“The issue we’ve got facing Australia at the moment is the news is definitely getting out there that many other countries don’t have housing despair and aren’t as expensive.  

“Some of the wages that people are able to attract when they get here simply isn’t enough to make their way, even the airfare to get here in the first place is expensive. 

“That’s still an ongoing issue for those, what you might call the classic backpack or itinerant workers that move with the wave of work, whether it be summertime, hospitality industry jobs or grape picking or fruit picking in other parts of the state and the nation.  

“And then the next group of people are the ones applying and have been awarded the opportunity to come here.  

“Certainly businesses that have sponsored visa programmes are picking up the pace a bit and that’s understandable because those loose ends are more always tied up, but people who are still at the margin as it were and they’re still looking and have the opportunity to look around as opposed to being sponsored, they’re not coming either for the same reason that they, they’re having another look and to get their family set up here and in some state of employment.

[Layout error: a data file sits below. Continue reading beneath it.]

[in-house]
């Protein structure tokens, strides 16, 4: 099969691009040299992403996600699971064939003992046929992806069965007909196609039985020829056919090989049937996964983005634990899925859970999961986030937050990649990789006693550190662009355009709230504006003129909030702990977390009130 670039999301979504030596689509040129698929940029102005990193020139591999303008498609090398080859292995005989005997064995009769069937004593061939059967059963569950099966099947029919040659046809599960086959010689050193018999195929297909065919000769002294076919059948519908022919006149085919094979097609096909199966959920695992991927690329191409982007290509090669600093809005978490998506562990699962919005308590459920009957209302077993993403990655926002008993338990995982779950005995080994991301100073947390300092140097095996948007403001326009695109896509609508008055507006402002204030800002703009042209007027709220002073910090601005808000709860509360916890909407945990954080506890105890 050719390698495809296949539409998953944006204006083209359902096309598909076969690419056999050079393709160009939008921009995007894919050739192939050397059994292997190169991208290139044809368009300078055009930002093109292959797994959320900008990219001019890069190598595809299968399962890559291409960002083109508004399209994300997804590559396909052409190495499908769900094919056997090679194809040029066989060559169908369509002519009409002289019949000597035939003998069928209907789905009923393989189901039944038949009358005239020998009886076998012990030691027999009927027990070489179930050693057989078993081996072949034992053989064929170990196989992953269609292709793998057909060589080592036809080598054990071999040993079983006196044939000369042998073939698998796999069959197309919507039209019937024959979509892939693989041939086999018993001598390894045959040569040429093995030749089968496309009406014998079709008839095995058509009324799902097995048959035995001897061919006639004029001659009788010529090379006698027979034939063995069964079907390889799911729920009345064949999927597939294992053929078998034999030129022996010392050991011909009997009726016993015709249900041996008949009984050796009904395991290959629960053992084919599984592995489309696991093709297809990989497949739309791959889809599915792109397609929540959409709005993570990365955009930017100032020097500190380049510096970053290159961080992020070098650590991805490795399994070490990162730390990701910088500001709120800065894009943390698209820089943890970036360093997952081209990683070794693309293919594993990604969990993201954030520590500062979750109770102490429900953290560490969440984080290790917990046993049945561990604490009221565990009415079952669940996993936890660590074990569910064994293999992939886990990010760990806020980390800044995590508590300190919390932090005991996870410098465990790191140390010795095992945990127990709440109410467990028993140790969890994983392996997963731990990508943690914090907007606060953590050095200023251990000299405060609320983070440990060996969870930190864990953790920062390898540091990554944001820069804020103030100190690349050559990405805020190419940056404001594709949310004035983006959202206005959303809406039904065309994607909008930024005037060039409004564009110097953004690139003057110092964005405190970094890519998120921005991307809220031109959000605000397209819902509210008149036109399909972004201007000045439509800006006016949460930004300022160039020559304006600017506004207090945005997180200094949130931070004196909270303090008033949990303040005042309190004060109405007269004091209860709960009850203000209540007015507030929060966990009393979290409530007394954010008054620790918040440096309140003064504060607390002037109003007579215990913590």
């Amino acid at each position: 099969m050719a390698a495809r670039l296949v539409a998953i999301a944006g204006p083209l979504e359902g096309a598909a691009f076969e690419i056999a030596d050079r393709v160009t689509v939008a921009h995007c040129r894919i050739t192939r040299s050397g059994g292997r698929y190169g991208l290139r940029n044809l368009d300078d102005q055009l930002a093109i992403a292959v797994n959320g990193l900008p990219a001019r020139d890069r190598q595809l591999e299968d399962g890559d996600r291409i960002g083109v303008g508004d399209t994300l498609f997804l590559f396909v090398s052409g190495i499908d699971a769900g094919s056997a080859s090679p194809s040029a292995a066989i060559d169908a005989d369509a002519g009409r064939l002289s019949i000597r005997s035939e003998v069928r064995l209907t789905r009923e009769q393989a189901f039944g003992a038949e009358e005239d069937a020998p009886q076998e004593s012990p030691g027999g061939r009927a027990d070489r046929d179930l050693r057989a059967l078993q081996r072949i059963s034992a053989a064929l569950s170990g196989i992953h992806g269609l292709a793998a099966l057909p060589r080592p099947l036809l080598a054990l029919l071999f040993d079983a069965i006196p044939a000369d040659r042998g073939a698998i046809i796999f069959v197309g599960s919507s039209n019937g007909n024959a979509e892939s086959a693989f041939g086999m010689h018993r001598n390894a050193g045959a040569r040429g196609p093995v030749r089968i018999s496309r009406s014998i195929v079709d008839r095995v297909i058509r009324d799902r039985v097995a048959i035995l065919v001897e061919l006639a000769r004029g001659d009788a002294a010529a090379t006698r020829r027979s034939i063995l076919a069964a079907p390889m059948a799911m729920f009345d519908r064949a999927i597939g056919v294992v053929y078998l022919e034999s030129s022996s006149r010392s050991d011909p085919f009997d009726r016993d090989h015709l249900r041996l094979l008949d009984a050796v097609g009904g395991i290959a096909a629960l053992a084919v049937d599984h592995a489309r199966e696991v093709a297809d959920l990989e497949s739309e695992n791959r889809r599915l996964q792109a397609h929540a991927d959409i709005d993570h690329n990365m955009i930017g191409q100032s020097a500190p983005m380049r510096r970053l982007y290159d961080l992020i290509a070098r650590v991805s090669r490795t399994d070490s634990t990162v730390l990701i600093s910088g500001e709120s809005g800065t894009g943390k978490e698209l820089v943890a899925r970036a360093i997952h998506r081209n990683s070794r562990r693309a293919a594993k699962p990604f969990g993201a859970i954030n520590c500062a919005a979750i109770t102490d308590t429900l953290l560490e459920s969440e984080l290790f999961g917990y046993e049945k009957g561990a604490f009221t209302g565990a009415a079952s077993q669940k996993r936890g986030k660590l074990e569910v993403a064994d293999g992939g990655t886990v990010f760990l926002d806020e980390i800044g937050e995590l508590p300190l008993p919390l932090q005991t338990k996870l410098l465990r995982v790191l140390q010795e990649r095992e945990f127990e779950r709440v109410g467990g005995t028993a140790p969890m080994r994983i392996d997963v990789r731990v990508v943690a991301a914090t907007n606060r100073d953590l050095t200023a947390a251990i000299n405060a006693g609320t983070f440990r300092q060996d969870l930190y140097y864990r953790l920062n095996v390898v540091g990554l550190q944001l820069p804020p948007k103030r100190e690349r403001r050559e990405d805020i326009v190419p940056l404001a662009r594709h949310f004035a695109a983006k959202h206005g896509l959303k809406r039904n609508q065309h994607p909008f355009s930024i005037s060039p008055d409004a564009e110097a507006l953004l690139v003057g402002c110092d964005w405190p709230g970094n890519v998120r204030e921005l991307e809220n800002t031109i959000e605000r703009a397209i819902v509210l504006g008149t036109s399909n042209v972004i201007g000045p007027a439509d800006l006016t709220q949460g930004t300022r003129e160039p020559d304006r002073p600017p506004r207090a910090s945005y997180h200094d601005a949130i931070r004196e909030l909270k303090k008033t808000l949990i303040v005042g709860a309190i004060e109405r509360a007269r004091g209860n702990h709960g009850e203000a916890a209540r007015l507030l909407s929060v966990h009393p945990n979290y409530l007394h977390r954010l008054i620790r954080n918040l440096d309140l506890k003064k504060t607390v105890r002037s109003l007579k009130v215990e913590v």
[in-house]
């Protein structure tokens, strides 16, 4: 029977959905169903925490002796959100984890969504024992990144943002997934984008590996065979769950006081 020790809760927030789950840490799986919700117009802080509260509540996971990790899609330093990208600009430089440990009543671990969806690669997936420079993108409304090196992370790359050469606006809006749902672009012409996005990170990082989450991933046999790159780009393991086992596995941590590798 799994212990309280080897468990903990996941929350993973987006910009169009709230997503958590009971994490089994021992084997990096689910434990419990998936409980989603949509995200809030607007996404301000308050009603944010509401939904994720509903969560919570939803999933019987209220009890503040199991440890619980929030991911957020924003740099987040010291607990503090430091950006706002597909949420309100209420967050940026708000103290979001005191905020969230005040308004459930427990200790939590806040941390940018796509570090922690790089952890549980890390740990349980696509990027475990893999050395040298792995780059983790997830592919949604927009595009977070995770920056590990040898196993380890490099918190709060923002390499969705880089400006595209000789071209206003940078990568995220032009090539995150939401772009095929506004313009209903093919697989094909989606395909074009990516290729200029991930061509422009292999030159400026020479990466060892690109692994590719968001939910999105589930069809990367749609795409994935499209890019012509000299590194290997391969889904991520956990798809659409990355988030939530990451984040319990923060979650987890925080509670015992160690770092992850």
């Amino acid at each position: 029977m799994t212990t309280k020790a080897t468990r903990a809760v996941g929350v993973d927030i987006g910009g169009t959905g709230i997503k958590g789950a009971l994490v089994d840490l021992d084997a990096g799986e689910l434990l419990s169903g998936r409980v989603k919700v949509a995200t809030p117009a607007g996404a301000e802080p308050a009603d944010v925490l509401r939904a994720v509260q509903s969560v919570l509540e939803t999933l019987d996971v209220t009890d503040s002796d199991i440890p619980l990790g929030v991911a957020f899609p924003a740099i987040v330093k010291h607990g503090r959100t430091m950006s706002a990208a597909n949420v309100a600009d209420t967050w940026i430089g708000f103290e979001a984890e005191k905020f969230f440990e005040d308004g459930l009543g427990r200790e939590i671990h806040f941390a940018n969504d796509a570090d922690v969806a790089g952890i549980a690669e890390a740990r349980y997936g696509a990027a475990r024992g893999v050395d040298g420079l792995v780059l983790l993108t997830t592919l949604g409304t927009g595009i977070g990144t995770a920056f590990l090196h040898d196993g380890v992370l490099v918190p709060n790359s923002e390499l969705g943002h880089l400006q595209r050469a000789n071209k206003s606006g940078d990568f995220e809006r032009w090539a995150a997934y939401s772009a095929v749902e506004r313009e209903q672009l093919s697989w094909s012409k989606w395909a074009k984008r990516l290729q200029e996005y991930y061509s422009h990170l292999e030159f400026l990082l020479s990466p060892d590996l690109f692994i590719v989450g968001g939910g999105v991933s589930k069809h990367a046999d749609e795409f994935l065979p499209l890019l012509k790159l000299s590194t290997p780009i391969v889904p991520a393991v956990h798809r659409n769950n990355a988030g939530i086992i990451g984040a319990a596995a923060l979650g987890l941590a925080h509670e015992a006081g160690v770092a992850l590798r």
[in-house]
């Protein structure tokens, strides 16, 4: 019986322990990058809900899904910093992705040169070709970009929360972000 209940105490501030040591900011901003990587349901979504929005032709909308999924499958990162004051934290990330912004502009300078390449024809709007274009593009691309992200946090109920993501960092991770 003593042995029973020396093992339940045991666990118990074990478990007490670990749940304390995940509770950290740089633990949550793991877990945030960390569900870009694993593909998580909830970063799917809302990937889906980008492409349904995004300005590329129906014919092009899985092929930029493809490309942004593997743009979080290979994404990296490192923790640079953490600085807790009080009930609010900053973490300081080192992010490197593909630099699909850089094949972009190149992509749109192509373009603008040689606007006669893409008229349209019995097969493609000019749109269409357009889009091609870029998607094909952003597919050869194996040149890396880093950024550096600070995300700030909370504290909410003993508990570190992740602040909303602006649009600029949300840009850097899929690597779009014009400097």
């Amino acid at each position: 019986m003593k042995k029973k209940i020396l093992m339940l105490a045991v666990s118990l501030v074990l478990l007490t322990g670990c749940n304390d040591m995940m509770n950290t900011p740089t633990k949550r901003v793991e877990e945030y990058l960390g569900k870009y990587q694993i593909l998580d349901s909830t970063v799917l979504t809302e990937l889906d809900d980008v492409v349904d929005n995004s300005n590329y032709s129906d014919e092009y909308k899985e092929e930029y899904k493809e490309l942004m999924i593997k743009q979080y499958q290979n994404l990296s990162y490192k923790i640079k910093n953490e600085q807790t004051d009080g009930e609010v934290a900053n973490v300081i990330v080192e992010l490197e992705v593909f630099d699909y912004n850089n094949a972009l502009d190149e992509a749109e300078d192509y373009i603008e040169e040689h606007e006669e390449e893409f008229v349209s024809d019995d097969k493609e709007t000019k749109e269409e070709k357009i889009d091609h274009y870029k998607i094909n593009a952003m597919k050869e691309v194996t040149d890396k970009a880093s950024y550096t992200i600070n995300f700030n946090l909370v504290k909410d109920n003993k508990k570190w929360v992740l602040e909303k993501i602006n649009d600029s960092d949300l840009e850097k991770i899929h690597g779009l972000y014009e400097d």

“And, while the job market is quite rich at the moment, and there’s plenty of opportunities, we know that the housing crisis and the costs of everything here is a concern, as was Australia’s policy on COVID when we kept opening and shutting our borders and people didn’t want to get caught here.  

“Our international students are starting to roll in now. We’re seeing evidence of that here in Newcastle by the numbers that are rolling through university. 

“But, we’ve got to be careful that some of the other constraints out there around cost of living, cost of housing and availability of housing, doesn’t send a negative message back to where they’re originating and put another handbrake on the flow of people again. 

As rental properties become scarce, some postcodes have welcomed restrictions on the number of holiday lets. Could that happen here? 

“We’re still getting calls from businesses that are exasperated and wanting to know if there is anything that we can do to help in relation to unlocking some of these housing issues,” admits Mr Hawes. 

“We’re still hearing stories of businesses taking their own decision to either buy or get involved in the rental equation themselves so they’ve got somewhere to place their people, particularly those that have to travel from other parts of the country or the state. 

“There are others that are constrained by travel that might live up in the valley, but their jobs are down here on the coast, for example.  

“We’re still hearing those stories that are having a limiting effect on the free movement of people.  

“As I said, there are a record number of jobs out there, you’ve just got to find somewhere for those people to live. 

“The [holiday rental] situation can be seen in places like Nelson Bay or Port Stephens or Wine Country, but from what we understand across the region, it’s not as high as say the far north coast of New South Wales.”